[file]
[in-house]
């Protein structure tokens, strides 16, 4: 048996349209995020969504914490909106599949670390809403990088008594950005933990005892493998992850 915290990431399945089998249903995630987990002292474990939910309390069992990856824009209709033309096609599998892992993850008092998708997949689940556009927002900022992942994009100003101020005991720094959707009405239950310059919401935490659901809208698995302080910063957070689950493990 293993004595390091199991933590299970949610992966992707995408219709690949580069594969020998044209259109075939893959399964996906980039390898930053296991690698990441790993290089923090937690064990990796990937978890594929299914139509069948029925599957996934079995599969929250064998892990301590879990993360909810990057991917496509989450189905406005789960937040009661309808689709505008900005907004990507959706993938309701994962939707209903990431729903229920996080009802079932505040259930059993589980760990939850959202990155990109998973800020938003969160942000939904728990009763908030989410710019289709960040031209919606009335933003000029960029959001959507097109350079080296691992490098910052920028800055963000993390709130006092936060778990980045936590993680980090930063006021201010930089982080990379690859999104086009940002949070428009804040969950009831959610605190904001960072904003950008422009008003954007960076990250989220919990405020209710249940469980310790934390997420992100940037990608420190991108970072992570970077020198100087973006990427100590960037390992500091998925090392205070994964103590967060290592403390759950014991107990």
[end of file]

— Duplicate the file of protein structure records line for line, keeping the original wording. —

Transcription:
[in-house]
């Protein structure tokens, strides 16, 4: 048996349209995020969504914490909106599949670390809403990088008594950005933990005892493998992850 915290990431399945089998249903995630987990002292474990939910309390069992990856824009209709033309096609599998892992993850008092998708997949689940556009927002900022992942994009100003101020005991720094959707009405239950310059919401935490659901809208698995302080910063957070689950493990 293993004595390091199991933590299970949610992966992707995408219709690949580069594969020998044209259109075939893959399964996906980039390898930053296991690698990441790993290089923090937690064990990796990937978890594929299914139509069948029925599957996934079995599969929250064998892990301590879990993360909810990057991917496509989450189905406005789960937040009661309808689709505008900005907004990507959706993938309701994962939707209903990431729903229920996080009802079932505040259930059993589980760990939850959202990155990109998973800020938003969160942000939904728990009763908030989410710019289709960040031209919606009335933003000029960029959001959507097109350079080296691992490098910052920028800055963000993390709130006092936060778990980045936590993680980090930063006021201010930089982080990379690859999104086009940002949070428009804040969950009831959610605190904001960072904003950008422009008003954007960076990250989220919990405020209710249940469980310790934390997420992100940037990608420190991108970072992570970077020198100087973006990427100590960037390992500091998925090392205070994964103590967060290592403390759950014991107990």